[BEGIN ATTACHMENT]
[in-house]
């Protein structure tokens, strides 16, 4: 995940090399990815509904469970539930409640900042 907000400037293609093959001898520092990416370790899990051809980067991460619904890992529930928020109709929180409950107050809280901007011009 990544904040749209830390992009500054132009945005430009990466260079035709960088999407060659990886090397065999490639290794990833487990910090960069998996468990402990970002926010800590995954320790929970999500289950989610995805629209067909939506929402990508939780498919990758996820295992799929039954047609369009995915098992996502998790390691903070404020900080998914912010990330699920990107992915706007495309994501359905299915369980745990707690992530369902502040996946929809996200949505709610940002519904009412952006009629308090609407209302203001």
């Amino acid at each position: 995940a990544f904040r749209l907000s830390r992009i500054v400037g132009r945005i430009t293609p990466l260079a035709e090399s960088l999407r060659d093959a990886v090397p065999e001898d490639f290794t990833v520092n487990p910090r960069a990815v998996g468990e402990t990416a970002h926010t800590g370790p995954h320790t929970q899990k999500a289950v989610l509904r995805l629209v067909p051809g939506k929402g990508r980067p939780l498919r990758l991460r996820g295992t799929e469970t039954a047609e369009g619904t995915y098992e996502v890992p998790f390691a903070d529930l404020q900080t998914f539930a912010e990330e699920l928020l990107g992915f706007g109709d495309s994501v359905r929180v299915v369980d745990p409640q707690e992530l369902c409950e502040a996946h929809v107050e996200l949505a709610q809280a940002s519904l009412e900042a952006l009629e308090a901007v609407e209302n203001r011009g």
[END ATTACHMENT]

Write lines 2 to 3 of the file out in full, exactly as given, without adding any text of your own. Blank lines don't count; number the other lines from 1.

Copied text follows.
């Protein structure tokens, strides 16, 4: 995940090399990815509904469970539930409640900042 907000400037293609093959001898520092990416370790899990051809980067991460619904890992529930928020109709929180409950107050809280901007011009 990544904040749209830390992009500054132009945005430009990466260079035709960088999407060659990886090397065999490639290794990833487990910090960069998996468990402990970002926010800590995954320790929970999500289950989610995805629209067909939506929402990508939780498919990758996820295992799929039954047609369009995915098992996502998790390691903070404020900080998914912010990330699920990107992915706007495309994501359905299915369980745990707690992530369902502040996946929809996200949505709610940002519904009412952006009629308090609407209302203001």
């Amino acid at each position: 995940a990544f904040r749209l907000s830390r992009i500054v400037g132009r945005i430009t293609p990466l260079a035709e090399s960088l999407r060659d093959a990886v090397p065999e001898d490639f290794t990833v520092n487990p910090r960069a990815v998996g468990e402990t990416a970002h926010t800590g370790p995954h320790t929970q899990k999500a289950v989610l509904r995805l629209v067909p051809g939506k929402g990508r980067p939780l498919r990758l991460r996820g295992t799929e469970t039954a047609e369009g619904t995915y098992e996502v890992p998790f390691a903070d529930l404020q900080t998914f539930a912010e990330e699920l928020l990107g992915f706007g109709d495309s994501v359905r929180v299915v369980d745990p409640q707690e992530l369902c409950e502040a996946h929809v107050e996200l949505a709610q809280a940002s519904l009412e900042a952006l009629e308090a901007v609407e209302n203001r011009g």